By Alice Robb
The New Republic
October 14, 2013
The International Olympic Committee recently voted [September 2013] to restore wrestling to the Olympic Games in 2016. One activity that’s never been put before the committee: ballet. Despite its physical similarities to gymnastics, ice-skating and ballroom dance, most ballet dancers would bristle at the suggestion that it’s a sport—and yet, many ballet teachers and directors have embraced Olympic-style competitions in which aspiring dancers compete for gold, silver and bronze medals, scholarships, contracts and even cash.
“The curious thing about dance now, and ballet in particular,” Jennifer Homans recently argued in The New Republic [October 4, 2013], “is that it has taken the form but left the feeling. Artists today seem more attached to form than perhaps ever before—wedded to concept, abstraction, gymnastic moves and external appearance.” This dearth of feeling might have something to do with the growth of competition culture, in which artistry is scored and treated as just another variable. For instance, at the Youth America Grand Prix, the biggest annual student competition, artistry and technique are equally weighted, with each evaluated on a 100-point scale. And some students at many of the world’s top ballet schools, like the Jacqueline Kennedy Onassis School at American Ballet Theatre and London’s Royal Ballet School, are recruited through competitions like the Youth America Grand Prix (YAGP), the New York International Ballet Competition, and the Prix de Lausanne.
While ballet companies worldwide have been struggling to attract audiences and donors, competitions have been growing ever bigger and more commercial. The last few decades have seen increasing participation and corporate sponsorship, as well as the founding of new competitions like YAGP in 1999 and the World Ballet Competition (WBC) in 2007. At YAGP, the biggest student competition, over 5,000 participants— some as young as nine—vie for scholarships, cash, and even modeling contracts. YAGP was further popularized by the well-received 2011 documentary First Position, which follows six contestants as they make their way from the regional preliminaries to the finals in New York.
Needless to say, some traditionalists object. “I don’t like the idea of that kind of competition,” said Carol Sumner, who danced as a soloist at New York City Ballet under George Balanchine. “To be a great dancer doesn’t mean to have a great technique. What you have to be is interesting. Mr. B [Balanchine] said he chose dancers that are interesting to look at, he chose dancers that he wanted to see everyday—not necessarily the strongest ones.” But being interesting to look at won’t get you far when you’re being scored on the height of your extensions and the number of pirouettes you can turn.
Competitions may be especially detrimental for young dancers, who haven’t had a chance to develop a sense of artistry. “Kids sitting in the audience, they get wowed when they see a kid do four or five pirouettes or see their leg go over their head,” said Susan Jaffe, Dean of Dance at University of North Carolina School of the Arts and former Ballet Mistress at American Ballet Theatre. “This is pure physical talent and that, of course, is not where the art of ballet lives.”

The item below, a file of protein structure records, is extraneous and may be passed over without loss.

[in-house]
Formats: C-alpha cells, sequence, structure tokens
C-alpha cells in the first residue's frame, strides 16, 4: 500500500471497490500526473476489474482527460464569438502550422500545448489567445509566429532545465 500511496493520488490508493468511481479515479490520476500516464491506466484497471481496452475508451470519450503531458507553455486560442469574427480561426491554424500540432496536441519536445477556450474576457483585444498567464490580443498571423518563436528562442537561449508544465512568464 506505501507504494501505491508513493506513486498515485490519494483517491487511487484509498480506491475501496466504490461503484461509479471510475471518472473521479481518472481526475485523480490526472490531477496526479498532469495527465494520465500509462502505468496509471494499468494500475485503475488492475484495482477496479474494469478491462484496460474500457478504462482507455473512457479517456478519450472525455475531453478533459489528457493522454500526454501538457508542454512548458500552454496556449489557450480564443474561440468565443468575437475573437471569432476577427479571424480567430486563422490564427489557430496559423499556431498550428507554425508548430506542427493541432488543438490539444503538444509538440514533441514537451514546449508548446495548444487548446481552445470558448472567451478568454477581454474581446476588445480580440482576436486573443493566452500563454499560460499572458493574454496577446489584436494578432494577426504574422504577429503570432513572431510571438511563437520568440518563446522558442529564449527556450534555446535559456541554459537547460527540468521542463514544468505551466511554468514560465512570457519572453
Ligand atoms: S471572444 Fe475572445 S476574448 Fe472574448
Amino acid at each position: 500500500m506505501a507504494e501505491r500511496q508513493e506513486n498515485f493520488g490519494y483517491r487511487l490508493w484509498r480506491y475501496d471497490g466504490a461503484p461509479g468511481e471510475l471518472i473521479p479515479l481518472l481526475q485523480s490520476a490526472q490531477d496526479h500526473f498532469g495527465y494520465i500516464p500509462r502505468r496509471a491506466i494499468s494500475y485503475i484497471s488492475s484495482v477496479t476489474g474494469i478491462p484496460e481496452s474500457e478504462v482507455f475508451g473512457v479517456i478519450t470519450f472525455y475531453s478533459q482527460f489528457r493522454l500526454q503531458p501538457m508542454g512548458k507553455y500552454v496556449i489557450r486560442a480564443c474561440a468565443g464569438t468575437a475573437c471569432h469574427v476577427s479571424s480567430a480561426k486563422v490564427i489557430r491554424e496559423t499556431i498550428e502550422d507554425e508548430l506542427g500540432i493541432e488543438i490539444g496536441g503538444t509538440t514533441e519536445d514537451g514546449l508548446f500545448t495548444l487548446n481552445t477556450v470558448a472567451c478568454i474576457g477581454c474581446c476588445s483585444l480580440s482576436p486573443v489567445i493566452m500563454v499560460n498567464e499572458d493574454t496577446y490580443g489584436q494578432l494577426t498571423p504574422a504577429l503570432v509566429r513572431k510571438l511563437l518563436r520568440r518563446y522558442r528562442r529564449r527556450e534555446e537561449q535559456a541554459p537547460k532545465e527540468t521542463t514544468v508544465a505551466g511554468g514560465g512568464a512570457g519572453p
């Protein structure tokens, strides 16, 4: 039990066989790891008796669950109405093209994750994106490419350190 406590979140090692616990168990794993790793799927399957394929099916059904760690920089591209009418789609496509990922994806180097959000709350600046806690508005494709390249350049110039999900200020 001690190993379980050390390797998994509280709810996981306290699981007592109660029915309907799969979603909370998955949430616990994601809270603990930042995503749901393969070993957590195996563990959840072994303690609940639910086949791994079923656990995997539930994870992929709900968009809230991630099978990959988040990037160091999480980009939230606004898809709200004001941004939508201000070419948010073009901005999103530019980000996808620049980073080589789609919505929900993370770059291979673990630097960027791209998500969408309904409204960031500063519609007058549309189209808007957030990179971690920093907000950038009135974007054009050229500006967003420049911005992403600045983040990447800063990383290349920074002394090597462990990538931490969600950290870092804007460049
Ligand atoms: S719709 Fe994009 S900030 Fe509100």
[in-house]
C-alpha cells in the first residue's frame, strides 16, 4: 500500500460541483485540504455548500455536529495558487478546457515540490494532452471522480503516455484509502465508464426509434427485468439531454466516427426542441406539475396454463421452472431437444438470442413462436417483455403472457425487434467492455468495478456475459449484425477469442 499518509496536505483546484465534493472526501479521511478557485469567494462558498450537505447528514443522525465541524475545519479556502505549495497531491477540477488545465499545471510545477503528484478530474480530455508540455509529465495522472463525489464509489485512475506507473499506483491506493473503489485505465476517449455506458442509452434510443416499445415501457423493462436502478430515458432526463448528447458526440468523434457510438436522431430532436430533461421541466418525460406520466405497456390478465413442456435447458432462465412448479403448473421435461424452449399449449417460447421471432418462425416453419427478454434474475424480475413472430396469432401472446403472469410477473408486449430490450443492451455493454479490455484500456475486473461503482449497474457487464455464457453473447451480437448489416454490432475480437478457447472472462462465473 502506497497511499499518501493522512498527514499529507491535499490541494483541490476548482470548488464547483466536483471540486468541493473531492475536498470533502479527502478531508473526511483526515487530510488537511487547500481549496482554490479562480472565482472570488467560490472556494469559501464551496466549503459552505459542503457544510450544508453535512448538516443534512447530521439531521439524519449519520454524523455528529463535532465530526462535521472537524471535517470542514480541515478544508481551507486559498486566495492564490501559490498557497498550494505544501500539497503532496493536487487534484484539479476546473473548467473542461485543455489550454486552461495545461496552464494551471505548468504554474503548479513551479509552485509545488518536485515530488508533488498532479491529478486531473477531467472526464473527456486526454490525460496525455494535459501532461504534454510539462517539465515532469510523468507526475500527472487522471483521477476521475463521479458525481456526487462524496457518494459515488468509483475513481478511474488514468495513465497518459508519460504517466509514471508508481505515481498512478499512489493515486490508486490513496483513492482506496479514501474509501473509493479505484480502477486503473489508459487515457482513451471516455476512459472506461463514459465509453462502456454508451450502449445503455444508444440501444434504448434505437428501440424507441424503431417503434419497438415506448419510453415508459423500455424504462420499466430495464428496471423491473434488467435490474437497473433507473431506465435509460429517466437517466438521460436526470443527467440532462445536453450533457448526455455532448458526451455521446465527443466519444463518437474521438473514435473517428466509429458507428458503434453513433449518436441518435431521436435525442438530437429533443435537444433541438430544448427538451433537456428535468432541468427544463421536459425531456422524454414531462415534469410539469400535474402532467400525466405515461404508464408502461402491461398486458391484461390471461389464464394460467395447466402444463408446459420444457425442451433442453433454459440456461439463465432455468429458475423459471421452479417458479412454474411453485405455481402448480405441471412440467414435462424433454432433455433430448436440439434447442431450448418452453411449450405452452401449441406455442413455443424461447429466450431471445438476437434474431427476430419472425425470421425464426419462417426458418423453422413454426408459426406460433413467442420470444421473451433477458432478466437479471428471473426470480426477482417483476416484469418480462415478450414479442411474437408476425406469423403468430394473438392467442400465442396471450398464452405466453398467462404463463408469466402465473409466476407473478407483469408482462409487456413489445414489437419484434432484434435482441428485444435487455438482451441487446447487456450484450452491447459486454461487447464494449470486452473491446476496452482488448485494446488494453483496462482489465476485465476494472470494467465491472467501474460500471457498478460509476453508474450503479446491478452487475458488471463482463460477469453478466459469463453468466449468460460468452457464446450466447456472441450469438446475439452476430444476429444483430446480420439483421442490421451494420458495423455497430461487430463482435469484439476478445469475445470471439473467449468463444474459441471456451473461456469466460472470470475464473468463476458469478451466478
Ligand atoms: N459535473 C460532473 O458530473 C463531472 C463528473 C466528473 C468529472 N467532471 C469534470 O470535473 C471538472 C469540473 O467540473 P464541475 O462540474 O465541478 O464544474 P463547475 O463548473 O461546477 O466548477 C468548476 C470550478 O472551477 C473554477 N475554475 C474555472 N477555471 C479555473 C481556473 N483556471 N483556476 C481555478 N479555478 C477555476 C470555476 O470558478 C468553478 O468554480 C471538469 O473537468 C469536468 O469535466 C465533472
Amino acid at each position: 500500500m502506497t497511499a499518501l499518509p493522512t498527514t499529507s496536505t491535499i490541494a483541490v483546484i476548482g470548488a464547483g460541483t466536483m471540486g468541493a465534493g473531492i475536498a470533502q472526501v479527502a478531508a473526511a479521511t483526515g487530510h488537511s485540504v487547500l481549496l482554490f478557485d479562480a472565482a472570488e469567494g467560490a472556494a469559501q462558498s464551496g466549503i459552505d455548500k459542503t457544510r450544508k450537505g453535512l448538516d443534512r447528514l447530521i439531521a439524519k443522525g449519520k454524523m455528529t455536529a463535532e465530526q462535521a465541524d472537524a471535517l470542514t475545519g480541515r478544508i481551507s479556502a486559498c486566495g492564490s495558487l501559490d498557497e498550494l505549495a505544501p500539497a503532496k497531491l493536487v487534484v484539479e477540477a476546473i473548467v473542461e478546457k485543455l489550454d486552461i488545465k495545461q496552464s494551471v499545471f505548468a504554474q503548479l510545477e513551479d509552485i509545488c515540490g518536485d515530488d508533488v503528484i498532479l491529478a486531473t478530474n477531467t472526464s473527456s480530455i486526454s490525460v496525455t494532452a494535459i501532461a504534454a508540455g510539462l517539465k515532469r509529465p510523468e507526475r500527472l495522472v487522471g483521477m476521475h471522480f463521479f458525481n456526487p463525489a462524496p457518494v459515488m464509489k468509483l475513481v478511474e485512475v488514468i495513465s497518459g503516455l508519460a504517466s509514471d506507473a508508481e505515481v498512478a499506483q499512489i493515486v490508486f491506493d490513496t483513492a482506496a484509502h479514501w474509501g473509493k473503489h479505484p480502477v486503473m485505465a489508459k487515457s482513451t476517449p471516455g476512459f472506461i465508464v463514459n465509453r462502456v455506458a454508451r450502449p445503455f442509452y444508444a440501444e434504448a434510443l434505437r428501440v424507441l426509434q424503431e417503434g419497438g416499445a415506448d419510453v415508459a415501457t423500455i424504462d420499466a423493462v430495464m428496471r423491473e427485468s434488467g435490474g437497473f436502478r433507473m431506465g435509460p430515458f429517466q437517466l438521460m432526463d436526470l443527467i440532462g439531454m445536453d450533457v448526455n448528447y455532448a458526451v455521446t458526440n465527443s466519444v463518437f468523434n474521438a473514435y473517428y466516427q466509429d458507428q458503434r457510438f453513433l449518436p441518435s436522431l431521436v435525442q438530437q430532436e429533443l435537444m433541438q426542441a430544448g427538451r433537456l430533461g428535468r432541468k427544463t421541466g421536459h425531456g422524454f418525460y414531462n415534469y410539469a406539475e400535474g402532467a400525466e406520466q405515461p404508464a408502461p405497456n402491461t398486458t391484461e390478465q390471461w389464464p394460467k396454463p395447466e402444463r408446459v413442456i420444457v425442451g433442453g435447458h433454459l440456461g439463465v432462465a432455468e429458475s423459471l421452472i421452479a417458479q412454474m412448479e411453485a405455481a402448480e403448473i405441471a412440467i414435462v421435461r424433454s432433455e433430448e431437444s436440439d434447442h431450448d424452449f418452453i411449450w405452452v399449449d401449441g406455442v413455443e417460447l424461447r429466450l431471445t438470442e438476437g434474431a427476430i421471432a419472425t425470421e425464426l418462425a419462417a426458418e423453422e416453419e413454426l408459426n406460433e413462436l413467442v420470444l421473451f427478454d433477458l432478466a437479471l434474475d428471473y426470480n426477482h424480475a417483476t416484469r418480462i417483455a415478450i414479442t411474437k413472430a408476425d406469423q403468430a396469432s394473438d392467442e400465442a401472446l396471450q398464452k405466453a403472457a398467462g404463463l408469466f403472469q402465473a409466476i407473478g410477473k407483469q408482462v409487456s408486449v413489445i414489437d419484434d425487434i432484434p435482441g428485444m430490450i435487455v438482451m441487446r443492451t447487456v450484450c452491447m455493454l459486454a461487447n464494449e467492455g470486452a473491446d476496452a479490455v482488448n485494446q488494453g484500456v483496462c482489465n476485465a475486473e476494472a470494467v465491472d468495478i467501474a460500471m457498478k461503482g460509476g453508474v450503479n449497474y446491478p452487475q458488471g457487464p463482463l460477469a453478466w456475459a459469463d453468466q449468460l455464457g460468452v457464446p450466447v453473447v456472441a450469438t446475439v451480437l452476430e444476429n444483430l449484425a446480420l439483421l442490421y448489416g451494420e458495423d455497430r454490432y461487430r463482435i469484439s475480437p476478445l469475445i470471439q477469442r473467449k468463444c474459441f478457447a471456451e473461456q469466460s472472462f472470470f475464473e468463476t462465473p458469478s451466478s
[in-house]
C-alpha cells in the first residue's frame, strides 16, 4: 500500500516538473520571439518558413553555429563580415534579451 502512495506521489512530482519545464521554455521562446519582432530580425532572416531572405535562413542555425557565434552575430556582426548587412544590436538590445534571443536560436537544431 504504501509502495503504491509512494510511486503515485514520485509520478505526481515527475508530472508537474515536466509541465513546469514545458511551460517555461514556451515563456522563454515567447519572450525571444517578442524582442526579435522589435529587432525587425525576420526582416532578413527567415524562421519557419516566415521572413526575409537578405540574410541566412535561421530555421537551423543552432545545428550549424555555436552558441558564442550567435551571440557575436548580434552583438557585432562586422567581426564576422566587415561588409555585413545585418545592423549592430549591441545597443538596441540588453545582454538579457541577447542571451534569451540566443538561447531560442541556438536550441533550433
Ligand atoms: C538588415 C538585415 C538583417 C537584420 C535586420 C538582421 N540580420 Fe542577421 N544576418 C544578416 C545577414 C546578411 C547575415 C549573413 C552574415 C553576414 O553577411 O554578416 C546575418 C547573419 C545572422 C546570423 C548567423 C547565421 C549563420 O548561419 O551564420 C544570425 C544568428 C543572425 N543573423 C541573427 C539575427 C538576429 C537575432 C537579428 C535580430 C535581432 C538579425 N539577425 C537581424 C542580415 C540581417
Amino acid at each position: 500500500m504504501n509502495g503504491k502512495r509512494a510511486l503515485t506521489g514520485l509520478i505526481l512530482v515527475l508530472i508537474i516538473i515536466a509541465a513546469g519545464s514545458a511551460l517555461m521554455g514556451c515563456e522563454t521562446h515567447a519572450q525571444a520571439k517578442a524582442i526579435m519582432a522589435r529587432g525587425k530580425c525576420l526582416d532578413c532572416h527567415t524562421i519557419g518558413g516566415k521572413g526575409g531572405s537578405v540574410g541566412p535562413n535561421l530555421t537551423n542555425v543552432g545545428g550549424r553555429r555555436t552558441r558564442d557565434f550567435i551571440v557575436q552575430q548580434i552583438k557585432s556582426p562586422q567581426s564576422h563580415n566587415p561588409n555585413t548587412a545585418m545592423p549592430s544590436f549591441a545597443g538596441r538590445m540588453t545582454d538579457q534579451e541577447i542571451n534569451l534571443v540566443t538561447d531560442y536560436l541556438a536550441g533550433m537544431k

The rise in student ballet competitions might have something to do with the growing competitiveness of all children’s activities, from chess tournaments to spelling bees. Little League baseball—whose “world series” is now broadcast on ESPN—was founded in 1939; North America’s first international ballet competition was organized 25 years later. In The Atlantic last month, Harvard sociologist Hilary Levey Friedman relates the rise of competitive children’s sports to the frenzy surrounding college admissions as students scramble to fill out the “awards” section on their college applications. TV shows like Dancing with the Stars and So You Think You Can Dance, which have both been running since 2005, might also have played a role in normalizing dance contests.
Homans and other critics and dancers lament that ballet is no longer the crowd-pleasing, exciting spectacle it was a century ago. “It is worth recalling that when Sleeping Beauty premiered in Russia in 1890, it was like watching Technicolor for the first time: controversial, visually overwhelming, a new way of seeing,” she writes. This is hard to imagine today; contemporary audiences consist disproportionately of dancers and ex-dancers. “Dancers in competitions are just pleasing each other, pleasing their peers, pleasing the judges,” said Sumner. “It’s kind of incestuous.”
This is not to say that ballet is not inherently competitive. Dancers at every level compete constantly—for spots in summer programs and schools, for attention from teachers and directors, for roles and promotions. But there’s a difference between competitive rivalry and formalized competition. Homans writes that ballet today suffers from “too much athleticism” and a “fear of feeling.” What could be more likely to exacerbate the emphasis on technique than training dancers to please a panel of trained judges rather than a general audience?
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